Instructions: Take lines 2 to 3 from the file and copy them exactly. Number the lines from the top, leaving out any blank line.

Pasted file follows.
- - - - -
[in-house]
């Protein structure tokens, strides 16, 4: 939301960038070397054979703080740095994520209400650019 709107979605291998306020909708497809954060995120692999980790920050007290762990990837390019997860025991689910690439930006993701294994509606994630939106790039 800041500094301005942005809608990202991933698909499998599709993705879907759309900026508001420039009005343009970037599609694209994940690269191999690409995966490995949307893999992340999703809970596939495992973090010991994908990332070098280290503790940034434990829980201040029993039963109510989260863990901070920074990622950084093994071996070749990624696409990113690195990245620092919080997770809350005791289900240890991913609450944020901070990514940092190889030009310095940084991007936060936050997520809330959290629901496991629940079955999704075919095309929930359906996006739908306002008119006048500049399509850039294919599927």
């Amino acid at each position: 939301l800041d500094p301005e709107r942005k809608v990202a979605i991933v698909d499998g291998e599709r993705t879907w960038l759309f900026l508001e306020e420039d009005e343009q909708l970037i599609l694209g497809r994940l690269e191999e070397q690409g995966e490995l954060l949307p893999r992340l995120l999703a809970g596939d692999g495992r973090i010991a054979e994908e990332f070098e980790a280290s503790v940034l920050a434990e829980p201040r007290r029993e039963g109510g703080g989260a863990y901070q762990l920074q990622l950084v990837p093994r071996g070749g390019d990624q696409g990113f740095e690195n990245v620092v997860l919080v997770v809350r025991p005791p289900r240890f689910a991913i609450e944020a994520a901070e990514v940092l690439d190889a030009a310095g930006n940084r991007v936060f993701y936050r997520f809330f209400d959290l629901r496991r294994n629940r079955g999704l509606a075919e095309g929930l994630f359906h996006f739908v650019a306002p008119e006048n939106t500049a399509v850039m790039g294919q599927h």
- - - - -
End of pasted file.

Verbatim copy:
């Protein structure tokens, strides 16, 4: 939301960038070397054979703080740095994520209400650019 709107979605291998306020909708497809954060995120692999980790920050007290762990990837390019997860025991689910690439930006993701294994509606994630939106790039 800041500094301005942005809608990202991933698909499998599709993705879907759309900026508001420039009005343009970037599609694209994940690269191999690409995966490995949307893999992340999703809970596939495992973090010991994908990332070098280290503790940034434990829980201040029993039963109510989260863990901070920074990622950084093994071996070749990624696409990113690195990245620092919080997770809350005791289900240890991913609450944020901070990514940092190889030009310095940084991007936060936050997520809330959290629901496991629940079955999704075919095309929930359906996006739908306002008119006048500049399509850039294919599927």
């Amino acid at each position: 939301l800041d500094p301005e709107r942005k809608v990202a979605i991933v698909d499998g291998e599709r993705t879907w960038l759309f900026l508001e306020e420039d009005e343009q909708l970037i599609l694209g497809r994940l690269e191999e070397q690409g995966e490995l954060l949307p893999r992340l995120l999703a809970g596939d692999g495992r973090i010991a054979e994908e990332f070098e980790a280290s503790v940034l920050a434990e829980p201040r007290r029993e039963g109510g703080g989260a863990y901070q762990l920074q990622l950084v990837p093994r071996g070749g390019d990624q696409g990113f740095e690195n990245v620092v997860l919080v997770v809350r025991p005791p289900r240890f689910a991913i609450e944020a994520a901070e990514v940092l690439d190889a030009a310095g930006n940084r991007v936060f993701y936050r997520f809330f209400d959290l629901r496991r294994n629940r079955g999704l509606a075919e095309g929930l994630f359906h996006f739908v650019a306002p008119e006048n939106t500049a399509v850039m790039g294919q599927h």